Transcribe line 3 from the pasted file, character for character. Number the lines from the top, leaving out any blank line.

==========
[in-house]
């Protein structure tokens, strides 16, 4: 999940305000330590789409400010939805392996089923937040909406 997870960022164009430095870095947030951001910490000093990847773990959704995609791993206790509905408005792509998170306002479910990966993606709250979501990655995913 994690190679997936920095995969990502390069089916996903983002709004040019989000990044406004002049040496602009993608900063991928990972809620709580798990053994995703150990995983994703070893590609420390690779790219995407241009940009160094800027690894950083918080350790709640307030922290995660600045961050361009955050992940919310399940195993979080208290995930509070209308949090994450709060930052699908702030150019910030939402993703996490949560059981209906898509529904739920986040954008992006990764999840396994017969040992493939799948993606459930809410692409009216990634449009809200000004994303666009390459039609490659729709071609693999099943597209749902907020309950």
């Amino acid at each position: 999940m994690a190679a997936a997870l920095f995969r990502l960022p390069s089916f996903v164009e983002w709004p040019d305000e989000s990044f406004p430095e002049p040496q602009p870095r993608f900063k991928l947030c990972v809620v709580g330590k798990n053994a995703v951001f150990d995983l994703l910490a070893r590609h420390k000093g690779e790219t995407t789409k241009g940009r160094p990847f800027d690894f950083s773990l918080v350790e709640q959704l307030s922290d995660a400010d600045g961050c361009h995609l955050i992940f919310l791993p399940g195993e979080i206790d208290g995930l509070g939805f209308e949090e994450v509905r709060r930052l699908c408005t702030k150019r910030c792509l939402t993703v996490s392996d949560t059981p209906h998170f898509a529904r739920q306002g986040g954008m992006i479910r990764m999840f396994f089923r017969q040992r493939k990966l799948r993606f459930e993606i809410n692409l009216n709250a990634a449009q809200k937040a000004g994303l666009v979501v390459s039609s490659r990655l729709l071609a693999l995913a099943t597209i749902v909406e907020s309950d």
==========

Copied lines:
């Amino acid at each position: 999940m994690a190679a997936a997870l920095f995969r990502l960022p390069s089916f996903v164009e983002w709004p040019d305000e989000s990044f406004p430095e002049p040496q602009p870095r993608f900063k991928l947030c990972v809620v709580g330590k798990n053994a995703v951001f150990d995983l994703l910490a070893r590609h420390k000093g690779e790219t995407t789409k241009g940009r160094p990847f800027d690894f950083s773990l918080v350790e709640q959704l307030s922290d995660a400010d600045g961050c361009h995609l955050i992940f919310l791993p399940g195993e979080i206790d208290g995930l509070g939805f209308e949090e994450v509905r709060r930052l699908c408005t702030k150019r910030c792509l939402t993703v996490s392996d949560t059981p209906h998170f898509a529904r739920q306002g986040g954008m992006i479910r990764m999840f396994f089923r017969q040992r493939k990966l799948r993606f459930e993606i809410n692409l009216n709250a990634a449009q809200k937040a000004g994303l666009v979501v390459s039609s490659r990655l729709l071609a693999l995913a099943t597209i749902v909406e907020s309950d």